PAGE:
It is the fourth major championship of Els’ career and first since a decade ago at Murifield. Els has now won a major in three different decades.
With the win, Els earns 600 FedExCup points. It his first victory on the PGA TOUR since 2010 at Bay Hill.
What was a four-shot lead for Adam Scott with four holes to play is now gone.
Scott and Ernie Els are tied for the lead at 7 under after Els birdied the 18th and Scott bogeyed the 17th, where his approach to the green bounded into the rough. He wasn’t able to get up-and-down and made his third consecutive bogey.
Things went from bad to worse on 18 for Scott, who just found a fairway bunker.
Now all Ernie Els can do is wait.
Els birdied the 18th hole to cap a round of 68 to finish at 7 under. He is one shot back of Adam Scott, who is 3 over on the day and in the fairway on the 17th hole, trying to hang on for his first career major championship.
Scott once led by four with four holes to play but that lead has continued to shrink.
Els has one win (in 2002) and three career runner-up finishes in the British Open. One of those was a playoff loss to Todd Hamilton.
Depending what Scott does these last two holes, another playoff could be in store.
Should it go into extra holes, there would be a four-hole aggregate playoff.
The final games are on the back nine at Royal Lytham & St. Annes, where scores have been high but where Adam Scott also still leads by four strokes.
Now the question is can he hang on and win his first career major championship? Share your thoughts below. (Leaderboard)
Tiger Woods’ chances appeared to have been doomed after a triple-bogey 7 on the sixth hole, where his approach shot landed in a pot bunker and he was not able to escape from on his first attempt.
A chip-in for birdie on the next hole, however, put Woods back in contention — albeit at a distance after he made another bogey on the par-3 ninth, where he hit a less-than-stellar chip that left him 15 feet for par.
Woods made the turn in 37 and is five shots off the lead of Adam Scott.
Can he make a back-nine charge? Share your thoughts below.
The bad news for Adam Scott is that he’s 2 over through his first six holes.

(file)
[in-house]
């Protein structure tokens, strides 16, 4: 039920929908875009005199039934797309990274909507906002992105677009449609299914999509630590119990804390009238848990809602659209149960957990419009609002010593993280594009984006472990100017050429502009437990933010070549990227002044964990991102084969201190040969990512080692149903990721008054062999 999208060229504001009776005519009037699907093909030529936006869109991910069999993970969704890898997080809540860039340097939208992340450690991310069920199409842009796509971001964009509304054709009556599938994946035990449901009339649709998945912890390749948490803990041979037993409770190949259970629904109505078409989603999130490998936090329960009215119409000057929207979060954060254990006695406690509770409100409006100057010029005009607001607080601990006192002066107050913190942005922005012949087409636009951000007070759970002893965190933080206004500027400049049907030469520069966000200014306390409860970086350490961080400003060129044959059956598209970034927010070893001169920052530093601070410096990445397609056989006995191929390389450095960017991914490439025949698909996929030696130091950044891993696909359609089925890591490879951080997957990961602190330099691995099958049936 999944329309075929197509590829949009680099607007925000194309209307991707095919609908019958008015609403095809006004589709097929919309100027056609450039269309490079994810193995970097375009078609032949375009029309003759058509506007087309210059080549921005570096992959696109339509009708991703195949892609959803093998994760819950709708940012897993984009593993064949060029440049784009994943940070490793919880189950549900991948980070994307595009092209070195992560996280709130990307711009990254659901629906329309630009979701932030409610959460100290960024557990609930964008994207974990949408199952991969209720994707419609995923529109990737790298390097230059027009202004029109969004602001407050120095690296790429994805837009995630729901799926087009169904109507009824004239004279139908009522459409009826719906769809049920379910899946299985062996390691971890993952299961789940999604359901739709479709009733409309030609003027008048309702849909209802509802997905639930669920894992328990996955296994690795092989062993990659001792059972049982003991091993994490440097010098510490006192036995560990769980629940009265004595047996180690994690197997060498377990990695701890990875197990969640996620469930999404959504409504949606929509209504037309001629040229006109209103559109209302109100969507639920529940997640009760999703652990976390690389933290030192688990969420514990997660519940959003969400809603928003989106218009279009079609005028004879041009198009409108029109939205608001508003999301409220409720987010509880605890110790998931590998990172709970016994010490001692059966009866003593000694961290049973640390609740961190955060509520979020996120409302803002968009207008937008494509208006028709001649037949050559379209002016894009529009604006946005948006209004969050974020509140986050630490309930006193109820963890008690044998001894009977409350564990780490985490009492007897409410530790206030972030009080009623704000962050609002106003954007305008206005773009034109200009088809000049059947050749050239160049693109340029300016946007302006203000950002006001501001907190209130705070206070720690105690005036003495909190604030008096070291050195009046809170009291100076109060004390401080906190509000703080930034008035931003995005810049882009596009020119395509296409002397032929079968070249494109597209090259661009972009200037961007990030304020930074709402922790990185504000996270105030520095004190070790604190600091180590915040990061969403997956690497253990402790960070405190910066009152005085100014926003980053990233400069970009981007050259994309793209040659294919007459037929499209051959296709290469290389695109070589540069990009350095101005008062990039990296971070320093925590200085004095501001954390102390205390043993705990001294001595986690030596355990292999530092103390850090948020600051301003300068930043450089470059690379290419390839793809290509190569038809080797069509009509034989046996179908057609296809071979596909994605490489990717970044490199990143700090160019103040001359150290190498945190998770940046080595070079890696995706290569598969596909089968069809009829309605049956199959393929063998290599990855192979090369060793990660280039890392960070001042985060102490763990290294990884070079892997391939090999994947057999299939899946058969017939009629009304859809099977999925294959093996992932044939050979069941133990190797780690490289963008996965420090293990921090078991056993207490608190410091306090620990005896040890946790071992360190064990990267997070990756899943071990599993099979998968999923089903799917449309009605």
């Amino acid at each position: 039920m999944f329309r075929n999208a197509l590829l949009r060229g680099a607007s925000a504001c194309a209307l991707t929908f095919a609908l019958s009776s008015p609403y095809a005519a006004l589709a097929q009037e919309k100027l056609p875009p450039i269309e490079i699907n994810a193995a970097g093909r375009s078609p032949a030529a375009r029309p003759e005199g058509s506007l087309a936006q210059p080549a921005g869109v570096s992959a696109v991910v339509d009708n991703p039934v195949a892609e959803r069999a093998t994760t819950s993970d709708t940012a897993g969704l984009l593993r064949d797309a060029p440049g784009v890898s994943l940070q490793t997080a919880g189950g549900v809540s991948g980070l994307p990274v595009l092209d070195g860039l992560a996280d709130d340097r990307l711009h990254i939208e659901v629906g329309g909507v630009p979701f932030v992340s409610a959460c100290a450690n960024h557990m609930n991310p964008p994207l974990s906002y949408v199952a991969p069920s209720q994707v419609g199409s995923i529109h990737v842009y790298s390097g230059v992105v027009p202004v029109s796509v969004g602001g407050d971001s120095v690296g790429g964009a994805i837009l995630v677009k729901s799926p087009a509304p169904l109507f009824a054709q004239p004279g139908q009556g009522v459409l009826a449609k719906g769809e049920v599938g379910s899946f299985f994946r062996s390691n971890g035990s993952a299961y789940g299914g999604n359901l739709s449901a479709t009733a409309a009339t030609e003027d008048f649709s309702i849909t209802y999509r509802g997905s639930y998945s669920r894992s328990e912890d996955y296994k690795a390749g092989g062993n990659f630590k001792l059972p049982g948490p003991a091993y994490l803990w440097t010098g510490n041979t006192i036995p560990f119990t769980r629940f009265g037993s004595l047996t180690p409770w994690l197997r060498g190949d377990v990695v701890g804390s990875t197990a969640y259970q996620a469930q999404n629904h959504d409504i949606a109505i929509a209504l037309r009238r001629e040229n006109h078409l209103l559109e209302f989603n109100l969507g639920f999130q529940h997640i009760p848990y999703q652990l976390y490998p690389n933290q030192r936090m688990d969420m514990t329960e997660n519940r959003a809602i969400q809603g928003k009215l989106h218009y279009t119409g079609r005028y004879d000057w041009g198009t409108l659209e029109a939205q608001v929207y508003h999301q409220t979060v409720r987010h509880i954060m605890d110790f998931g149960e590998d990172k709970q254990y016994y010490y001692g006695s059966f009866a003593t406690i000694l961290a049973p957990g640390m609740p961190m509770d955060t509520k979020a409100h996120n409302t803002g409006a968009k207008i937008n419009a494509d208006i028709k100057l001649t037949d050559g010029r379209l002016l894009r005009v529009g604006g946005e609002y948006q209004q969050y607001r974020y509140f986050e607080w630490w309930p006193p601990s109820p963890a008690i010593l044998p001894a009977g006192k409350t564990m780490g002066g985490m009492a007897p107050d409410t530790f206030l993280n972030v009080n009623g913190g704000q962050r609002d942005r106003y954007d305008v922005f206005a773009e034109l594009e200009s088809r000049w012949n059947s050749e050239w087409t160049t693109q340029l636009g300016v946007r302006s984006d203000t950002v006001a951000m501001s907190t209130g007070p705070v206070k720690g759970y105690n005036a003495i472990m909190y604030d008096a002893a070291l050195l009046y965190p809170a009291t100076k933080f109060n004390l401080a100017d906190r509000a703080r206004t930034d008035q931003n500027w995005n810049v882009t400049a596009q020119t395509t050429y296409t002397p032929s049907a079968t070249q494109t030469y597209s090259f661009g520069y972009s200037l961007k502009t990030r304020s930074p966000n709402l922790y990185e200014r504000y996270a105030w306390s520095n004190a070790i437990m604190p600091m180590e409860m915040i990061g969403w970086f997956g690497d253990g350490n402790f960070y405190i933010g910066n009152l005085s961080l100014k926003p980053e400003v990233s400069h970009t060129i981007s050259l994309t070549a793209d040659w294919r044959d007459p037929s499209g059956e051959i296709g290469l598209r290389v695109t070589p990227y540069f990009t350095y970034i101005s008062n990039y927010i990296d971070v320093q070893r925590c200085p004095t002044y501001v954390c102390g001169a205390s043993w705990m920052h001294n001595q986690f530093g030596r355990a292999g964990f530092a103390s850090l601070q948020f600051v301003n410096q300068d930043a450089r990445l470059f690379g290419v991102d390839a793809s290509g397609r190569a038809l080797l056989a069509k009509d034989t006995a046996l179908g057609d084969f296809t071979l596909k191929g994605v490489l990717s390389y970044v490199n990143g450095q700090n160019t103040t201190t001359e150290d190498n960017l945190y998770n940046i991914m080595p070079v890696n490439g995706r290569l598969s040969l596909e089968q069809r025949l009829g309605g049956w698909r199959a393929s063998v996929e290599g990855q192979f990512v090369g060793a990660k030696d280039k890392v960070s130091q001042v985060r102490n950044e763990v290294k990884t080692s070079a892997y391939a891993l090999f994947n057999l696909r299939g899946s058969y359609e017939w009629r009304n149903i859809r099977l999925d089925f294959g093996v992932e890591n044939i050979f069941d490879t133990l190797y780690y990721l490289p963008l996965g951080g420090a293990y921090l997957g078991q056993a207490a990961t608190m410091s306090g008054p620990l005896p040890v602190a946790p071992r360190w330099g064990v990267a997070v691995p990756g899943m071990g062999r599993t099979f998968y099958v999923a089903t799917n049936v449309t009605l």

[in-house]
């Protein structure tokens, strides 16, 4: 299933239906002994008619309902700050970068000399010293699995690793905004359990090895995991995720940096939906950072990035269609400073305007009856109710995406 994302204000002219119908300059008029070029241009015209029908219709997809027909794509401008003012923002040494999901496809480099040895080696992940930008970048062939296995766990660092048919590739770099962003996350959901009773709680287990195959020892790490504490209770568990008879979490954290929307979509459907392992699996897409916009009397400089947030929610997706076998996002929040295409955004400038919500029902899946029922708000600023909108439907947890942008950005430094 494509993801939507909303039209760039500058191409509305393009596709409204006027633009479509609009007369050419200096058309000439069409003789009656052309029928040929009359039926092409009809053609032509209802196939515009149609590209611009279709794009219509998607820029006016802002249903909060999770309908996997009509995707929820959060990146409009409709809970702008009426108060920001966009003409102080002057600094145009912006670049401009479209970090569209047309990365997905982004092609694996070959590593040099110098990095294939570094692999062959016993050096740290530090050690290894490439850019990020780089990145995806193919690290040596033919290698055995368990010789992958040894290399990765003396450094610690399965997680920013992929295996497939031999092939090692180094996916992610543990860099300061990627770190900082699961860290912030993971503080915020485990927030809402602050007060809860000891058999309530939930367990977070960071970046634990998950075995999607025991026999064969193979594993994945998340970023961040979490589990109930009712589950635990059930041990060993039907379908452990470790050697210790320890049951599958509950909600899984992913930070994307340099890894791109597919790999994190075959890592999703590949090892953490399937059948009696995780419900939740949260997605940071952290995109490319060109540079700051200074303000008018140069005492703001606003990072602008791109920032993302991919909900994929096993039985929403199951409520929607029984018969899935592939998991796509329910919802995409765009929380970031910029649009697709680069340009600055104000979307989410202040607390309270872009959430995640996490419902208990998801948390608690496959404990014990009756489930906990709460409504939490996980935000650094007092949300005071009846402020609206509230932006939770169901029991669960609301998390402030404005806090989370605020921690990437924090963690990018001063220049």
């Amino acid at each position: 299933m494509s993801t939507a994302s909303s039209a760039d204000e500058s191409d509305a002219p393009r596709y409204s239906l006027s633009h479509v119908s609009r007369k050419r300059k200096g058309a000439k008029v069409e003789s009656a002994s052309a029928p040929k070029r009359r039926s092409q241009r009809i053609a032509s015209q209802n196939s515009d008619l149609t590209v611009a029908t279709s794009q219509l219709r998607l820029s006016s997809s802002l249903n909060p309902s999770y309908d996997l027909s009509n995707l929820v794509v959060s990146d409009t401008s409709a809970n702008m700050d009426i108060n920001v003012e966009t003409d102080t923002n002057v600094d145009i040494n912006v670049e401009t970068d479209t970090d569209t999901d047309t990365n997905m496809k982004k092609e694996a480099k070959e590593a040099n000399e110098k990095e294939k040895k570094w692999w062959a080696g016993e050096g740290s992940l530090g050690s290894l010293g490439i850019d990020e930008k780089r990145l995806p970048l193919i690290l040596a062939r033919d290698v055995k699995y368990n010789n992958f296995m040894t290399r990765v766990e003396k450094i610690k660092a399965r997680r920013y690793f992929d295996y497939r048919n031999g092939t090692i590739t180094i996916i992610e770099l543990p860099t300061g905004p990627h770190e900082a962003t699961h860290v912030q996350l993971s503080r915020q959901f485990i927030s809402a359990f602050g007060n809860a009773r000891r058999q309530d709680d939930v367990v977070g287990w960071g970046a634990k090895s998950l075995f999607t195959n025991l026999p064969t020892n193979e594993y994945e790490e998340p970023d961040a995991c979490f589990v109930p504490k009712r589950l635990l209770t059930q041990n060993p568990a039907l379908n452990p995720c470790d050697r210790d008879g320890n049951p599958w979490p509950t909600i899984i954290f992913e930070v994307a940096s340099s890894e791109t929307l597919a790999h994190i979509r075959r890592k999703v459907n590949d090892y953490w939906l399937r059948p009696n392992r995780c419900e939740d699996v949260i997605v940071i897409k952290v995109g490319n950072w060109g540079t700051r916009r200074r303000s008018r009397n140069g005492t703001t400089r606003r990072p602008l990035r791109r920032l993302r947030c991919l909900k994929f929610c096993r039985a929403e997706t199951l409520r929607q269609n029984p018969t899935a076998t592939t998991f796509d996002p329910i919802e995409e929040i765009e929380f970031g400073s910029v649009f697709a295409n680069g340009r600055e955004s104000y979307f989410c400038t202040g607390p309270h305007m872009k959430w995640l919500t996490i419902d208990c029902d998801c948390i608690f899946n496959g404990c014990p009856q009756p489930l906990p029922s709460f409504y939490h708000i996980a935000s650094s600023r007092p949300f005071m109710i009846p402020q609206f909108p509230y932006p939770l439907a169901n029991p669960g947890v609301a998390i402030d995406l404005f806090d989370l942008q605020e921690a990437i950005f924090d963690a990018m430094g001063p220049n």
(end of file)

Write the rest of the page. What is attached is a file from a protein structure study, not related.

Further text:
The good news is everyone else is struggling, too.
The four players immediately behind Scott on the leaderboard are a combined 7 over with none of them under par on the day at the moment.
One of them is Tiger Woods, who appeared to be doomed after a triple bogey on the sixth hole. But even he’s not out of it after chipping in for birdie on the seventh hole.
Brandt Snedeker had moved within two of Scott, but he double bogeyed the seventh hole to fall four back and into a tie for second with Graeme McDowell, who is 2 over through six.
Only two players currently on the golf course are under par in their rounds.
Tiger Woods began the day five shots off the lead, and his chances of winning the British Open and a 15th career major championship appear to have ended after a wayward 5-iron found a pot bunker on the sixth hole.
With his ball near a steep face in the bunker, Woods tried to play out of the sand rather than play out sideways. The decision proved costly as Woods’ bunker shot didn’t come close to getting out of the trap, nearly hitting him as it bounced off the face ad back towards him.
Woods had to take an awkward stance on his next attempt from the bunker and hit it well away from the flag. Woods left his bogey putt 5 feet short, then missed again for a triple bogey to drop to 3 over on his round and seven shots back.
It’s been an up-and-down start for Adam Scott, who opened his final round birdie-bogey-birdie.
His lead is now down to three shots as a result with Brandt Snedeker in second and Tiger Woods and Graeme McDowell another stroke back.
Scott’s tee shot on the opening hole rolled through the green and he chipped to 5 feet before missing the par save.
He bounced back with a birdie on the next hole but gave it right back when he was bunkered on the third hole. Scott pitched out to about 20 feet but missed the par putt.
Snedeker and Woods are both even through their first four holes, while McDowell is 1 over through his first three.
The wind is starting to freshen as well, and it’s been reflected in the scoring. The last six groups on the golf course are a combined 11 over.